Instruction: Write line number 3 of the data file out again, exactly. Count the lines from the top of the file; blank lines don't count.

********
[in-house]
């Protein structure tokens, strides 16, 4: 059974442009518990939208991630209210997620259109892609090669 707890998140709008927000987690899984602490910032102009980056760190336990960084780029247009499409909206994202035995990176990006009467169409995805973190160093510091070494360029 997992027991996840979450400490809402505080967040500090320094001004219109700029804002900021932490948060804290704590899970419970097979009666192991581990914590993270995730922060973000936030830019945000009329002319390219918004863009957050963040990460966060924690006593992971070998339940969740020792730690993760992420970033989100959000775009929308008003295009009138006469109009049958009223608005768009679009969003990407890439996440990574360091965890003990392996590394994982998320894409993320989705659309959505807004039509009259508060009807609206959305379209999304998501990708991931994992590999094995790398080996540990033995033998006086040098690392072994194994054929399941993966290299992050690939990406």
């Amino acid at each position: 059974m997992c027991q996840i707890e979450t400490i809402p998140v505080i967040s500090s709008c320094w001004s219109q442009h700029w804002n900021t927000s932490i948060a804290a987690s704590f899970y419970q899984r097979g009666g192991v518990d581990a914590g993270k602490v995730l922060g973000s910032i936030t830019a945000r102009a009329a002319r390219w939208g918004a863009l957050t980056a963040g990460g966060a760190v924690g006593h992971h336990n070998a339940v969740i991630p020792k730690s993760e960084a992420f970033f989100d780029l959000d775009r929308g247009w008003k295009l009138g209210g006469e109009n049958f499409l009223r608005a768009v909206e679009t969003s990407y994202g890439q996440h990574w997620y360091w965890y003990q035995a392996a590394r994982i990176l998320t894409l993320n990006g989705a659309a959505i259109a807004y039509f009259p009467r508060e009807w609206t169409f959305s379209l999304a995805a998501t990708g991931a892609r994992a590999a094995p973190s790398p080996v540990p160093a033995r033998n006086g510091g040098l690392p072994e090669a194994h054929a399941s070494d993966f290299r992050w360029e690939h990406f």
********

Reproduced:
């Amino acid at each position: 059974m997992c027991q996840i707890e979450t400490i809402p998140v505080i967040s500090s709008c320094w001004s219109q442009h700029w804002n900021t927000s932490i948060a804290a987690s704590f899970y419970q899984r097979g009666g192991v518990d581990a914590g993270k602490v995730l922060g973000s910032i936030t830019a945000r102009a009329a002319r390219w939208g918004a863009l957050t980056a963040g990460g966060a760190v924690g006593h992971h336990n070998a339940v969740i991630p020792k730690s993760e960084a992420f970033f989100d780029l959000d775009r929308g247009w008003k295009l009138g209210g006469e109009n049958f499409l009223r608005a768009v909206e679009t969003s990407y994202g890439q996440h990574w997620y360091w965890y003990q035995a392996a590394r994982i990176l998320t894409l993320n990006g989705a659309a959505i259109a807004y039509f009259p009467r508060e009807w609206t169409f959305s379209l999304a995805a998501t990708g991931a892609r994992a590999a094995p973190s790398p080996v540990p160093a033995r033998n006086g510091g040098l690392p072994e090669a194994h054929a399941s070494d993966f290299r992050w360029e690939h990406f």